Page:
Mourners gathered at a vigil on Wednesday outside the Walmart that was the scene of a mass shooting on Saturday in El Paso. (Luke E. Montavon/Bloomberg)
Jeffrey Swanson is a sociologist and professor in psychiatry and behavioral sciences at Duke University School of Medicine.

Laws that temporarily remove firearms from risky people have emerged as a rare point of agreement in the debate over how to stop mass shootings. Republicans, who have long resisted any measures that restrict access to guns, have joined Democrats in support: “We must make sure that those judged to pose a grave risk to public safety do not have access to firearms,” President Trump said in the aftermath of the El Paso and Dayton massacres, and “that is why I have called for red-flag laws.” Sen. Lindsey Graham (S.C.) said that “state red flag laws will provide the tools for law enforcement to do something about many of these situations before it’s too late.” Sen. John Thune (S.D.) said that he was “confident Congress will be able to find common ground on the so-called ‘red flag’ issue.”

These laws — formally called “extreme risk protection orders,” or ERPOs — allow concerned family members or law enforcement officers to ask a civil court for an order to remove guns for up to a year from people who are at imminent risk of harming themselves or others. Seventeen states and the District have enacted some version of an ERPO law, and the public broadly supports them.

But we cannot expect ERPOs to catch the next mass shooter or quickly halt the spate of public massacres. Or rather, if they do, it will be more by happy accident than design. Make no mistake: ERPOs do save lives. They’re just not likely to be the lives that fall to mass shooters. Certainly there is a logical argument for having them in place in the unlikely event that an alert citizen becomes aware of a rage-filled young man amassing a small arsenal to no good end. But as for solid scientific evidence that ERPOs can stop such killings, we’ll have to wait for that — perhaps for a long time. As it happens, the people who benefit most are the ones planning to kill themselves.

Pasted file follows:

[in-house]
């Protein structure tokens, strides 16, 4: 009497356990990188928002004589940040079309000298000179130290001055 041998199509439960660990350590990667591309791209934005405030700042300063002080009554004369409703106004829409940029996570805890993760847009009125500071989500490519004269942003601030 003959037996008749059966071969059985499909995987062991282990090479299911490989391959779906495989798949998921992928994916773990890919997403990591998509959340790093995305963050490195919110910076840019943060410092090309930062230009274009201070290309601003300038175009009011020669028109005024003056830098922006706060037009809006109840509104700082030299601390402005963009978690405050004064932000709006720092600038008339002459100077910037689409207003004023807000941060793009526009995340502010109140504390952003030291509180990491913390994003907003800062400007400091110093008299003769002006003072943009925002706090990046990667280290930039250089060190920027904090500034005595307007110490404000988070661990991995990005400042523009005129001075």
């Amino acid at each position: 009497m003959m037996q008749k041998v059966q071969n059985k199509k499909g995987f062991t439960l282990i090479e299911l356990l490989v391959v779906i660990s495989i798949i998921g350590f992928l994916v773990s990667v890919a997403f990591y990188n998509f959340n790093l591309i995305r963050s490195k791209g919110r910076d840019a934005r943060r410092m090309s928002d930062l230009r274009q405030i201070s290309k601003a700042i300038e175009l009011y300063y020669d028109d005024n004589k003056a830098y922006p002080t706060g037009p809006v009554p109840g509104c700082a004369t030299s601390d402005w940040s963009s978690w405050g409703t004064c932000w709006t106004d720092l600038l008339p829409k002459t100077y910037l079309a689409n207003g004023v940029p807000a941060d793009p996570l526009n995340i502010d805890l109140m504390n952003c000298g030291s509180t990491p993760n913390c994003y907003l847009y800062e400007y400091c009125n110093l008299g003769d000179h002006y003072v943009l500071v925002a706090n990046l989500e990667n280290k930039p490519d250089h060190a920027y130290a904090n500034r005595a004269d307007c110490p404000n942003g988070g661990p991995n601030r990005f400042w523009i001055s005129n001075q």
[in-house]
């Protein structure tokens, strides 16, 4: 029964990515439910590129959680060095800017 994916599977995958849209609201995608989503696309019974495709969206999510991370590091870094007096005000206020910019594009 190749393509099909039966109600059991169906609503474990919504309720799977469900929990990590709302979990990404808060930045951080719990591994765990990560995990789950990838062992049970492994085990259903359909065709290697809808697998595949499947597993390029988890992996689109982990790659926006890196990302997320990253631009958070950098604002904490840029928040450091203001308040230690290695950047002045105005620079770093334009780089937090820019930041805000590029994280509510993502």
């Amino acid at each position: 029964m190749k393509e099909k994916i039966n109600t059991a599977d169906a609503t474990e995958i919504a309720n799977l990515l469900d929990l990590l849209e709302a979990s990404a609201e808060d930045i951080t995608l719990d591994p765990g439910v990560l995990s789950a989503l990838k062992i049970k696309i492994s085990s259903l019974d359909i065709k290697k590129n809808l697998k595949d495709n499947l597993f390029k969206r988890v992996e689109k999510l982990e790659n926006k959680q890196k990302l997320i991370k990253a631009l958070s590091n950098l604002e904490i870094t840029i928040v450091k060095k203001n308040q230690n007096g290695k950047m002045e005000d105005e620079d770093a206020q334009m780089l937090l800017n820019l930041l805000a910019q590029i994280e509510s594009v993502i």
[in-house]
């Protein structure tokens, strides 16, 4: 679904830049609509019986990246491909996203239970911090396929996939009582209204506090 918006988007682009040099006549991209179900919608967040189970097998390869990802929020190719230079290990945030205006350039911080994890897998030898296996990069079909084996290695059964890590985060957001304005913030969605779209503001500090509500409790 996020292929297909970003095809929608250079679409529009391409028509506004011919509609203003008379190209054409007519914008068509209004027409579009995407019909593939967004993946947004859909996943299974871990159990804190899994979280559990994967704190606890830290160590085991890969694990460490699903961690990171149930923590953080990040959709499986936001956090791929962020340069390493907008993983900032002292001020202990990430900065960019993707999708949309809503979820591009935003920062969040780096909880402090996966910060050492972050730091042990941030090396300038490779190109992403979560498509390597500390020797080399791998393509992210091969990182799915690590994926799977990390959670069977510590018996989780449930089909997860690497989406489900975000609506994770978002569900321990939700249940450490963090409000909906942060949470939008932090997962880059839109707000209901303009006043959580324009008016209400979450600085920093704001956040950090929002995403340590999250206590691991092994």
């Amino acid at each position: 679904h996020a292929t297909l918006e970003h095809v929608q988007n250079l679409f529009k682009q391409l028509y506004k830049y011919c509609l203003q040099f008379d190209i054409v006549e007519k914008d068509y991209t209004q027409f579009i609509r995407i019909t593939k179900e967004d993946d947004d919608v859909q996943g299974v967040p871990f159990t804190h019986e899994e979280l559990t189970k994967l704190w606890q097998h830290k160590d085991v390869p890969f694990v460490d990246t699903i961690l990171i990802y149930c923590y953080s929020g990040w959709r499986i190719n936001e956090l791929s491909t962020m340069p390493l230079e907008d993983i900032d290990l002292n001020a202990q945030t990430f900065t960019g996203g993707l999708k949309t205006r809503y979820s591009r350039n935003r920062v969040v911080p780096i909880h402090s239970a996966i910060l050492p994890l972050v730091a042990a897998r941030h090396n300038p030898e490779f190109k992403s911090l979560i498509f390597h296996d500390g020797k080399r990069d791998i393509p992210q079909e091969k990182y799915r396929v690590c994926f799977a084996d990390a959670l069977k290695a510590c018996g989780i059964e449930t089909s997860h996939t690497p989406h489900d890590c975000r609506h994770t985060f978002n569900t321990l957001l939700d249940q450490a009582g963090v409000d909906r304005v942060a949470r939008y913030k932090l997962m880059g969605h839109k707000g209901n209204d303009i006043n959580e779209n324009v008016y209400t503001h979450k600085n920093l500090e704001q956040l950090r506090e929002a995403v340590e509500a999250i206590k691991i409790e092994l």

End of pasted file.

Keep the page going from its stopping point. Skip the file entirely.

The evidence on suicide prevention is a good enough reason for states to enact ERPOs and for the federal government to incentivize them with infrastructure grants. In Connecticut and Indiana, researchers like me found that for every 10 to 20 gun-removal actions under such laws, one life was saved through an averted suicide. In almost every state where an ERPO bill has passed, lawmakers were responding to a public outcry over a horrifying mass-casualty shooting. But it is mostly suicide concerns that have prompted their use in practice. Suicidal thoughts and behavior are common in the population; mass shootings are not. More than 1 million Americans attempt suicide each year, and 47,173 of them died in 2017. By comparison, in the same year there were 11 public mass shooting incidents, claiming 117 lives (58 in the Las Vegas Strip massacre alone).

An ERPO can also accomplish what point-of-sale gun restrictions in many cases cannot. Most people in a suicidal crisis can legally possess guns and would pass a background check if they tried to buy a firearm. ERPOs don’t require the kind of record that would prohibit a sale — just behavioral indicators of risk as defined in the law, documented by police officers and endorsed by a judge.

Here is how an ERPO is most likely to work: You find out that a member of your family is feeling suicidal and has guns. You can make a call that sets in motion a legal process to separate those guns from your loved one for a while — an action that could save that life.